By ALAIN LEGAULT, Vice President, IP Products, Hardent
Electronic manufacturers are constantly introducing ever more advanced displays with higher performance to serve an ever-growing set of embedded display applications including mobile, AR/VR, automotive and many other application areas. While the advancement in display technology makes each generation of products better than the last, it also places increasing demands on display interfaces, particularly in regard to video display bandwidth.
The use of video compression can ease display bandwidth requirements while also addressing other needs such as power efficiency, cost, and overall size, without significantly increasing latency. Two visually lossless display compression codecs from the Video Electronics Standards Association (VESA), available in the MIPI DSI-2 display interface specification, let product developers choose the codec that best meets their needs.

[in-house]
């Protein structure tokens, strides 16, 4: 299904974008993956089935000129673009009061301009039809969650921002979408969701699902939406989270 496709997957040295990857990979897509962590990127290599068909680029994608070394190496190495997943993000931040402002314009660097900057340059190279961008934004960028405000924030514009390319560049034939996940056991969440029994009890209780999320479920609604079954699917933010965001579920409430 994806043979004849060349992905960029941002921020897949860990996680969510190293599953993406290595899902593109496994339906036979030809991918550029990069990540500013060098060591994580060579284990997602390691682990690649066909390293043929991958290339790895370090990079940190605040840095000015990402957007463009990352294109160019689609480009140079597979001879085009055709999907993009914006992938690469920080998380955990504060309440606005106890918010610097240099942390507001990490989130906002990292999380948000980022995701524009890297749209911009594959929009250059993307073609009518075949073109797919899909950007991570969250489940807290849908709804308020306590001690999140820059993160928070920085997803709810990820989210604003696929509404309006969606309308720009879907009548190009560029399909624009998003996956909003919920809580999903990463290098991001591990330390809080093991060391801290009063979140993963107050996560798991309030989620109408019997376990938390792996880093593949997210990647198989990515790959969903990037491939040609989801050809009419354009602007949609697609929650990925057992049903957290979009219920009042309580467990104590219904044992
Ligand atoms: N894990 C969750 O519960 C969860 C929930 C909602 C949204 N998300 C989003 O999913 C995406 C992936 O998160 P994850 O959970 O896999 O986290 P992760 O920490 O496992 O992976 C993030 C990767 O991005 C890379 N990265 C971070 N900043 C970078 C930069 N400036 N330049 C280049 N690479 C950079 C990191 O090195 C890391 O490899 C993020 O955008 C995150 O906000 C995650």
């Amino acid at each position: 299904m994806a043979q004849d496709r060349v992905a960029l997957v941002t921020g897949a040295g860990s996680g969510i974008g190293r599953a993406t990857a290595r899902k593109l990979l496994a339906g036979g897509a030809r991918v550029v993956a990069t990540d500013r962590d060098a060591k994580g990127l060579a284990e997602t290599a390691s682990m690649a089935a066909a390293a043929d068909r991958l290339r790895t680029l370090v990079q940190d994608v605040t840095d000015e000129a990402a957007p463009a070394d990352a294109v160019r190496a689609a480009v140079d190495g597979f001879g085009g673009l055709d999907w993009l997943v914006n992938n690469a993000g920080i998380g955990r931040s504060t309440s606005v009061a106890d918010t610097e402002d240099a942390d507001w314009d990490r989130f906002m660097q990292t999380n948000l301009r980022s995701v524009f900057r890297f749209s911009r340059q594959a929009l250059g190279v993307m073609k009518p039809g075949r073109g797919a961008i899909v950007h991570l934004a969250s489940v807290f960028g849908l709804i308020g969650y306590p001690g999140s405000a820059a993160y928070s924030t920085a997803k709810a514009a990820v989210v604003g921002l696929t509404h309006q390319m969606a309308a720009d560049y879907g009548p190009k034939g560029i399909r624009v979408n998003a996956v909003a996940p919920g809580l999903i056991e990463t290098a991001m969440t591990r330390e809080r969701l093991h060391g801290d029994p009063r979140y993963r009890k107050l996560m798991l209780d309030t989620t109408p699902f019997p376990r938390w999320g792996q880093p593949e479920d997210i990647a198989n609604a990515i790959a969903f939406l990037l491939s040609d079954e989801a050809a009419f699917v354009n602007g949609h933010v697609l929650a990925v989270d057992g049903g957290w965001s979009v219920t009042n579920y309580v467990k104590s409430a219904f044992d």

Display bandwidth crunch
Displays are growing in number and improving across multiple parameters in a wide range of products, including mobile devices, AR/VR head-mounted displays (HMDs) and vehicles. For example, between 2010 and 2020, display performance in high-end mobile devices increased significantly in terms of resolution, frame rates and pixel depth, as shown in FIGURE 1.
This trend has created a bandwidth crunch for display interfaces. As Fig. 1 shows, the demand for mobile device display bandwidth grew by a factor of 23 in the past decade. More generally, across the major industries, demand for display bandwidth has been growing approximately 40 percent per year, while the bandwidth of the underlying display physical (PHY) interfaces has increased at only half that rate.
To solve this dichotomy, developers of future products can choose to implement physical interfaces with much higher bandwidth (typically this means implementing a greater number of physical data lanes) or use compression to reduce or slow the need for additional physical data lanes. Both solutions have benefits and trade-offs.